Photo grid of famous atheists

From top left: Mark Twain, Adam Savage, Jamie Hyneman, Keira Knightley, Stephen Hawking, Bill Maher, John Lennon, Ricky Gervais, Julianne Moore, Keanu Reeves, Bill Shatner, Johnny Depp, Janeane Garofalo, James Cameron, Billy Joel, Jack Nicholson, John Malkovich, Dame Helen Mirren, Sir Richard Branson, Sir Ian McKellan, Albert Einstein, Brad Pitt, Daniel Radcliffe, Jodie Foster, Hugh Laurie, Lance Armstrong, George Carlin, Morgan Freeman, Fred Armisen, Angelina Jolie, Gene Wilder, Penn Jillette, Teller, Dylan Moran, Patton Oswalt, Seth Green, Norm MacDonald, Eddie Izzard, Cillian Murphy, Jeremy Clarkson, and George Clooney.

(Via Nag on the Lake)


    1. Excellent point. How dare all those well-known people publicize the fact that they share a viewpoint different from yours. Everyone should go along with you in mocking them for being such a simple-minded herd.

        1. Maybe I misunderstood, and your point wasn’t “oh, look, all these people are just jumping on a bandwagon, aren’t they ridiculous”. If that wasn’t the point you were trying to make could you explain what it was?

          1.  I thought his point was that believing something or thinking it’s good to believe something because celebrities believe it is illogical.

      1. He neither told you what his own belief was, nor did he mock anyone or suggest they were simple minded.  He simply pointed out that this is a common form of fallacy in an argument.

        1. “He simply pointed out that this is a common form of fallacy in an argument.”

          And missed the point by doing so.   He seems to think the photo is claiming atheism to be true because lots of famous people are atheists.  What it is actually stating is that if hell really exists it will be filled with lots of awesome people.

    2. That would be relevant if the point was to convince you to be an atheist. The point is to convince you that it’s OK to be open about your atheism.

    3. I think the point is that if  atheists go to hell, they’ll be in good company. Not that popularity makes it true.

      Sheesh, it’s kinda hard to miss that particular point. It’s written right across the graphic.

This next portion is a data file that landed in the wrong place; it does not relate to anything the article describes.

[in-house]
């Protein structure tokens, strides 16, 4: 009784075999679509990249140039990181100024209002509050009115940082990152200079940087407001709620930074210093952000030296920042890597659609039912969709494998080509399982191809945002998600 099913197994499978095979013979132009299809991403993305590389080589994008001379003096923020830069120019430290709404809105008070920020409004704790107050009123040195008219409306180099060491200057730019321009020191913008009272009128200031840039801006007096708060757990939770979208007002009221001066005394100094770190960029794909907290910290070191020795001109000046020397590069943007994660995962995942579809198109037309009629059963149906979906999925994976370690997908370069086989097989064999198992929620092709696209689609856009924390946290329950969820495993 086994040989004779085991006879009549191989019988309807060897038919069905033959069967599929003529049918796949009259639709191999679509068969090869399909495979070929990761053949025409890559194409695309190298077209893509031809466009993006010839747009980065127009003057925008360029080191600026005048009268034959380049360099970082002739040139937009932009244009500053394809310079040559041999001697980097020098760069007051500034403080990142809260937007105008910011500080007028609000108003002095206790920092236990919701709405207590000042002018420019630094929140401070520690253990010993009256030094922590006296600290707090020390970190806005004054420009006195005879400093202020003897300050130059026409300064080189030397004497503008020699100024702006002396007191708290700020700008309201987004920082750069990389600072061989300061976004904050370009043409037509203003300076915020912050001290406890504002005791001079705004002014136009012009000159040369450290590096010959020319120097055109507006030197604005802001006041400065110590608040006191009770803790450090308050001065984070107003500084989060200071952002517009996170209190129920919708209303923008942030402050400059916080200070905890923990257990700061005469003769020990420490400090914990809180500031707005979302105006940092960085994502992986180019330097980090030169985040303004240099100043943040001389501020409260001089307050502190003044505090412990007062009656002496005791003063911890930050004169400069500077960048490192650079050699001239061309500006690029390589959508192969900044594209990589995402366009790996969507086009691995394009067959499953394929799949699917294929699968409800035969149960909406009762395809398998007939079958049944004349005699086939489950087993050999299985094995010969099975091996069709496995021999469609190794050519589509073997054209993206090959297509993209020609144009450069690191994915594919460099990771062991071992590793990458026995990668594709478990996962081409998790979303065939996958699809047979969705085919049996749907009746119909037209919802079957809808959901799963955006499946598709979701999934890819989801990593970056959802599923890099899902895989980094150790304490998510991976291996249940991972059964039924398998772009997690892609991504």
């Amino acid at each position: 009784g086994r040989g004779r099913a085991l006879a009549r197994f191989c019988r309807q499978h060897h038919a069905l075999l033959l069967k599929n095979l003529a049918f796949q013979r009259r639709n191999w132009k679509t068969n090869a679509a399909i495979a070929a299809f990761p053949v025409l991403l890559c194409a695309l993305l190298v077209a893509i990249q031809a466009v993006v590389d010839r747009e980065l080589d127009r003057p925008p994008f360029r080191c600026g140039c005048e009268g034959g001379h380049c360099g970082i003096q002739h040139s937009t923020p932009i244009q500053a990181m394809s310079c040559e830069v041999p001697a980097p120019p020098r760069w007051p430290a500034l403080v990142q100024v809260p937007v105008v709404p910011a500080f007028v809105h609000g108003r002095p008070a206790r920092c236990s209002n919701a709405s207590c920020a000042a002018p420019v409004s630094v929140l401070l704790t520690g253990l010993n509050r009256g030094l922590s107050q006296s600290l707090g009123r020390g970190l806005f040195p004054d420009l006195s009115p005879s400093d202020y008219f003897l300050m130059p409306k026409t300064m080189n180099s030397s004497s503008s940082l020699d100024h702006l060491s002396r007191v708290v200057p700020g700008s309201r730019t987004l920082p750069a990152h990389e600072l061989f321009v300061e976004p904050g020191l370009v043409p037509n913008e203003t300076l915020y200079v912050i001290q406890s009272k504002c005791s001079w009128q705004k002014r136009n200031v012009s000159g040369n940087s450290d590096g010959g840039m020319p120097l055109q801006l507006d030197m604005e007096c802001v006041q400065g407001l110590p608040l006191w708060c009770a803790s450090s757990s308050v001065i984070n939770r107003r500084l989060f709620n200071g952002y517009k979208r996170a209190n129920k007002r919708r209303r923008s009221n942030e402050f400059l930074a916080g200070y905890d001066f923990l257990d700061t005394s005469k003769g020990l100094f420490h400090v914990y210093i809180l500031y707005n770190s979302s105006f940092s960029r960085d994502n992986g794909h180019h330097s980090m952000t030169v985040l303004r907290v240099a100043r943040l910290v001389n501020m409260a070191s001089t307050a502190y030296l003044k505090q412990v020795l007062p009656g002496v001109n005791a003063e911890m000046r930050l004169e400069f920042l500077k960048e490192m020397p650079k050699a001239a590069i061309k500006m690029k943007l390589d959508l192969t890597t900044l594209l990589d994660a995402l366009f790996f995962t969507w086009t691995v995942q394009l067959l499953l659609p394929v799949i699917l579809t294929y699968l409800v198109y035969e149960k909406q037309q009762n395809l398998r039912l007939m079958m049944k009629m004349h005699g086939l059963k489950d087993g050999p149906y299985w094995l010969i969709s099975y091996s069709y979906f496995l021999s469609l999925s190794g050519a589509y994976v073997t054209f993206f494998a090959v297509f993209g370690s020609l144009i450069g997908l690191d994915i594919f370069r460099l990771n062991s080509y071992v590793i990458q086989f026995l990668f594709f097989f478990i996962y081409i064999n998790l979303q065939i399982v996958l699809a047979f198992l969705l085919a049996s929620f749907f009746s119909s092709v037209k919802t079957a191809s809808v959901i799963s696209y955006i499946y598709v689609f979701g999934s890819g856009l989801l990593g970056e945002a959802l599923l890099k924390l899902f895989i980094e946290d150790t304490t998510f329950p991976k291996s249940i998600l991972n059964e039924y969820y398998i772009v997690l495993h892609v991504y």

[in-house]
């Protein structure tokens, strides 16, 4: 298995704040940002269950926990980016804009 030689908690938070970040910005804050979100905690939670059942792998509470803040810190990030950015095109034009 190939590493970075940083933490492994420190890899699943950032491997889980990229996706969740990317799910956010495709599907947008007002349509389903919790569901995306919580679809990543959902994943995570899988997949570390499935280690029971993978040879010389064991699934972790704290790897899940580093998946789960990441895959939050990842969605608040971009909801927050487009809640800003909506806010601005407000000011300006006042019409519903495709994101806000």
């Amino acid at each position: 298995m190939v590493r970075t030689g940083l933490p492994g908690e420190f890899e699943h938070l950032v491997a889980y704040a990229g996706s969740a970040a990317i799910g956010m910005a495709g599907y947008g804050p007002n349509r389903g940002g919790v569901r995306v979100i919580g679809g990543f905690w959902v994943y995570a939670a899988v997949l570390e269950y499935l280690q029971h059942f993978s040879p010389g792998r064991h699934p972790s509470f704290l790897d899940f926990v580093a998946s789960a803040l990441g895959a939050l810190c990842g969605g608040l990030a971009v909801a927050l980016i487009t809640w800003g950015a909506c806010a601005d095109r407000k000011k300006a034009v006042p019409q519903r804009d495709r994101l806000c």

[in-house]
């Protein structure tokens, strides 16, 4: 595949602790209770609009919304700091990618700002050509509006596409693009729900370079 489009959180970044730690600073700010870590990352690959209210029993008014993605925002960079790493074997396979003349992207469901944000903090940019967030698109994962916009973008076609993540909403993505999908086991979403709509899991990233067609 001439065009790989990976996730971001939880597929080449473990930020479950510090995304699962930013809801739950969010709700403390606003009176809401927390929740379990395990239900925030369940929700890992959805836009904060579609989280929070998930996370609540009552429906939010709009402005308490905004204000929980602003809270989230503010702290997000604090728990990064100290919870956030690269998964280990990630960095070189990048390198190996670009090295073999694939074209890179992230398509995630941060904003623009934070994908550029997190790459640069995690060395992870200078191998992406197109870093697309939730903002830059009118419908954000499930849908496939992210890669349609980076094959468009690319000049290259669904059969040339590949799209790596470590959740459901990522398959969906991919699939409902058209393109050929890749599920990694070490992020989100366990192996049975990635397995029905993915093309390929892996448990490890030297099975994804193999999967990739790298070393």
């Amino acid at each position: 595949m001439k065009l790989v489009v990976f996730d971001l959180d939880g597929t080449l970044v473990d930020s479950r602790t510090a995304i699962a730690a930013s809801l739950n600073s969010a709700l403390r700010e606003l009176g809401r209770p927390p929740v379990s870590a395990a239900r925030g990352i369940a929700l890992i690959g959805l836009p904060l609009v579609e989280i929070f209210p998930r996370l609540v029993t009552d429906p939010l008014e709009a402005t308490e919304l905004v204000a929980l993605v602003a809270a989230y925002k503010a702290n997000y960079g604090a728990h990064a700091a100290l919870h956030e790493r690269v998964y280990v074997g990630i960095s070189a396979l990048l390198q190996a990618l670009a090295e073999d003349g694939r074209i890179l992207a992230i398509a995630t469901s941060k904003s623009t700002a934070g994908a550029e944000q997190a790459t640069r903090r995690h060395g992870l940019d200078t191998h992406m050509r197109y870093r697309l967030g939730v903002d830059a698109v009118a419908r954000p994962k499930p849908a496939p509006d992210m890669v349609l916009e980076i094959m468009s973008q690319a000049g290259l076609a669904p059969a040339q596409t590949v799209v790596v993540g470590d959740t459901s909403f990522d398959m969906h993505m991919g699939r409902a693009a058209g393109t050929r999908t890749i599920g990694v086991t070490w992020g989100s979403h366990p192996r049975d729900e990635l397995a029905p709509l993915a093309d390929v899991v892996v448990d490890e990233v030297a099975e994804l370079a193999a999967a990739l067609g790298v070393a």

1. I was focused so much on trying to recognize the faces I didn’t even notice there WAS text written on the graphic. It’s kind of like that attention demo where you’re trying to count basketball passes but miss the guy in the gorilla suit.

    4. It’s not an argument for atheism. Personally, as an atheist, I’m always happy when I find that other people are atheists, and doubly so when that person is famous in some way. Why? Because Atheists are often bullied, ostracized, and otherwise called out for being “different.”

      These are famous people who have remained atheists even during their rise to fame. They are not concerned with religion, and that is a positive message for other skeptics, doubters, and atheists, and it’s also a positive message for people who have found religion. It says “Do not assume that everyone believes the same as you, and look within to justify your beliefs. Do not assume that your role models, crushes, or anyone else in your life is the same as you. We are all different.”

      That is a positive message.

      Some of the snide comments below about a lack of diversity or how “this changes nothing” misses the point. If this was a grid of gay people, what then?

          1. I believe in something like that too.  I call it “the universe.”

            Basically, if you don’t believe God is a person then you don’t believe in God.  For me it’s just a way of cutting through the waffly bullshit.  You believe in something, sure, but it’s not God.